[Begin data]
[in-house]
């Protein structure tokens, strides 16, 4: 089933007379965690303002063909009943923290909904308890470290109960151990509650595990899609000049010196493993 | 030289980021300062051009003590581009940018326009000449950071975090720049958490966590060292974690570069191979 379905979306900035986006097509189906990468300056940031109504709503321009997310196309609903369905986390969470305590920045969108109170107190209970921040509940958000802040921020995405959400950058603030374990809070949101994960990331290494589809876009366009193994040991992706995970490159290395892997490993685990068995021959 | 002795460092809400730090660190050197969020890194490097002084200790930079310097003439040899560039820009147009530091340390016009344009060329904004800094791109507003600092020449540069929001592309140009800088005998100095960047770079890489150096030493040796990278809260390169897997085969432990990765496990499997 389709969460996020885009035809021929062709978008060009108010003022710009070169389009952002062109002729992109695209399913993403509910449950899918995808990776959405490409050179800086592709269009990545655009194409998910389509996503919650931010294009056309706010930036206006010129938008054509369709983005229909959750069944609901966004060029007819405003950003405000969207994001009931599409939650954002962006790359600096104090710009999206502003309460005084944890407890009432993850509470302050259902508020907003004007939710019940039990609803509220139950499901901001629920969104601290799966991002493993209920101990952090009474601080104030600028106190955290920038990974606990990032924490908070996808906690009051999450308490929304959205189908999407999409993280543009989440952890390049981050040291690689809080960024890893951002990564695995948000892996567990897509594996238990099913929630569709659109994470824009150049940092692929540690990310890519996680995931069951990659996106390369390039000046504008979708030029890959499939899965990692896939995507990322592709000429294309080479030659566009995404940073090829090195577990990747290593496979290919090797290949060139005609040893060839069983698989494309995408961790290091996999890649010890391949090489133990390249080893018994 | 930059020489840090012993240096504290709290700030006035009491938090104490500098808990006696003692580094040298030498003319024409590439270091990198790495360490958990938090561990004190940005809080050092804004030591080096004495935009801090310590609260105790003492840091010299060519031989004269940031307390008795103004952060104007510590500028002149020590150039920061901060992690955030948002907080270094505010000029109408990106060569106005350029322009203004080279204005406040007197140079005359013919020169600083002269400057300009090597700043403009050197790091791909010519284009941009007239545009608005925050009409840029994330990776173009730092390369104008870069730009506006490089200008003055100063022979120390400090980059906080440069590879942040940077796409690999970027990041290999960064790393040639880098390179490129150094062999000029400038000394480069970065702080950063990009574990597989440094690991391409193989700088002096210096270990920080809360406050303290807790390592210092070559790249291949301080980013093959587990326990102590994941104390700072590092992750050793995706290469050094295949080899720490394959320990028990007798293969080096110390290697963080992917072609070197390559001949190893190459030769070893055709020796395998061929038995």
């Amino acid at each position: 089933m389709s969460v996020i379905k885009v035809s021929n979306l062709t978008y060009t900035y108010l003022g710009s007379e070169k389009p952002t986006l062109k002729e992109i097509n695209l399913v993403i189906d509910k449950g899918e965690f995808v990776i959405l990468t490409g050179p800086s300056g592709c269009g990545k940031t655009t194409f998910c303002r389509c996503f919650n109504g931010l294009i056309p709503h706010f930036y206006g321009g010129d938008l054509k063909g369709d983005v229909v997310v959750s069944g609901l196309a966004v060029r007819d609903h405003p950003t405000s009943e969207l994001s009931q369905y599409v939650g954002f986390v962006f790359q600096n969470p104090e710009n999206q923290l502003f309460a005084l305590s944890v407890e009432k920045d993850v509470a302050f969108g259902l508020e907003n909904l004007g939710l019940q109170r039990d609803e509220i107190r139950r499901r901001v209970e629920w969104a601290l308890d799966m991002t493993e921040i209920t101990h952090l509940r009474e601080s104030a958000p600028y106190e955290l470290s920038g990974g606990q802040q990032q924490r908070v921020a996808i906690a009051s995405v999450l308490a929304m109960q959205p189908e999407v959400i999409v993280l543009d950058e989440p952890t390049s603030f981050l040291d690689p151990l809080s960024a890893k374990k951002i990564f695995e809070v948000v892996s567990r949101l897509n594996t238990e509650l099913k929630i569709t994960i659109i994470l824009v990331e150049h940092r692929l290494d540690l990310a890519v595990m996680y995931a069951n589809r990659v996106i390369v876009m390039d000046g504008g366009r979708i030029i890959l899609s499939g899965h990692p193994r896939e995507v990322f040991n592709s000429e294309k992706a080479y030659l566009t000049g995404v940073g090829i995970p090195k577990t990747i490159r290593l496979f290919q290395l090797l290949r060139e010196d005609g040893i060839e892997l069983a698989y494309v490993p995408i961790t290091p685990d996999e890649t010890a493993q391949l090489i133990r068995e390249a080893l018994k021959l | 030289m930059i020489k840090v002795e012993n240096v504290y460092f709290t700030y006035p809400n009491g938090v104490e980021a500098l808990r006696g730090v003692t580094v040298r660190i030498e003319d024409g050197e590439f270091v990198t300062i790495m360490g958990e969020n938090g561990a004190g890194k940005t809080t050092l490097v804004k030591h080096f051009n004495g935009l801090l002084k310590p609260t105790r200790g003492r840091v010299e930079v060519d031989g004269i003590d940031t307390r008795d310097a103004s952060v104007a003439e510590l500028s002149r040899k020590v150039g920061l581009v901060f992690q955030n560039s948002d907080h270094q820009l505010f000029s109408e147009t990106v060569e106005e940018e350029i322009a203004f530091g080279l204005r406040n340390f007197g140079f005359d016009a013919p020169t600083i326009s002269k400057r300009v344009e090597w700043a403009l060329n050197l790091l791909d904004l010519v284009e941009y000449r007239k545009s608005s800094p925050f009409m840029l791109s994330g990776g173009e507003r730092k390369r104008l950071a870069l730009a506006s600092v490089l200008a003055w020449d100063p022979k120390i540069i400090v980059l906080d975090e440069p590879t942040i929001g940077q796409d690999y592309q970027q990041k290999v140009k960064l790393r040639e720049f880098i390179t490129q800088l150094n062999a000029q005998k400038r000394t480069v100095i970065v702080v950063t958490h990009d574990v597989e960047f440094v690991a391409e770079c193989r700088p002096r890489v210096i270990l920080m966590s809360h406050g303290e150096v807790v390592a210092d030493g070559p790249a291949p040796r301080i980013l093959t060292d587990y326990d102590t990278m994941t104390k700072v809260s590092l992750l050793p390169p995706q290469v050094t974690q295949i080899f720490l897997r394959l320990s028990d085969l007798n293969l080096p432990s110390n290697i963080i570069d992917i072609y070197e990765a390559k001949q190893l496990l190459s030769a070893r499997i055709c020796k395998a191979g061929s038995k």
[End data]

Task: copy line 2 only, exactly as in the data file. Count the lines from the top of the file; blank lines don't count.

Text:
């Protein structure tokens, strides 16, 4: 089933007379965690303002063909009943923290909904308890470290109960151990509650595990899609000049010196493993 | 030289980021300062051009003590581009940018326009000449950071975090720049958490966590060292974690570069191979 379905979306900035986006097509189906990468300056940031109504709503321009997310196309609903369905986390969470305590920045969108109170107190209970921040509940958000802040921020995405959400950058603030374990809070949101994960990331290494589809876009366009193994040991992706995970490159290395892997490993685990068995021959 | 002795460092809400730090660190050197969020890194490097002084200790930079310097003439040899560039820009147009530091340390016009344009060329904004800094791109507003600092020449540069929001592309140009800088005998100095960047770079890489150096030493040796990278809260390169897997085969432990990765496990499997 389709969460996020885009035809021929062709978008060009108010003022710009070169389009952002062109002729992109695209399913993403509910449950899918995808990776959405490409050179800086592709269009990545655009194409998910389509996503919650931010294009056309706010930036206006010129938008054509369709983005229909959750069944609901966004060029007819405003950003405000969207994001009931599409939650954002962006790359600096104090710009999206502003309460005084944890407890009432993850509470302050259902508020907003004007939710019940039990609803509220139950499901901001629920969104601290799966991002493993209920101990952090009474601080104030600028106190955290920038990974606990990032924490908070996808906690009051999450308490929304959205189908999407999409993280543009989440952890390049981050040291690689809080960024890893951002990564695995948000892996567990897509594996238990099913929630569709659109994470824009150049940092692929540690990310890519996680995931069951990659996106390369390039000046504008979708030029890959499939899965990692896939995507990322592709000429294309080479030659566009995404940073090829090195577990990747290593496979290919090797290949060139005609040893060839069983698989494309995408961790290091996999890649010890391949090489133990390249080893018994 | 930059020489840090012993240096504290709290700030006035009491938090104490500098808990006696003692580094040298030498003319024409590439270091990198790495360490958990938090561990004190940005809080050092804004030591080096004495935009801090310590609260105790003492840091010299060519031989004269940031307390008795103004952060104007510590500028002149020590150039920061901060992690955030948002907080270094505010000029109408990106060569106005350029322009203004080279204005406040007197140079005359013919020169600083002269400057300009090597700043403009050197790091791909010519284009941009007239545009608005925050009409840029994330990776173009730092390369104008870069730009506006490089200008003055100063022979120390400090980059906080440069590879942040940077796409690999970027990041290999960064790393040639880098390179490129150094062999000029400038000394480069970065702080950063990009574990597989440094690991391409193989700088002096210096270990920080809360406050303290807790390592210092070559790249291949301080980013093959587990326990102590994941104390700072590092992750050793995706290469050094295949080899720490394959320990028990007798293969080096110390290697963080992917072609070197390559001949190893190459030769070893055709020796395998061929038995």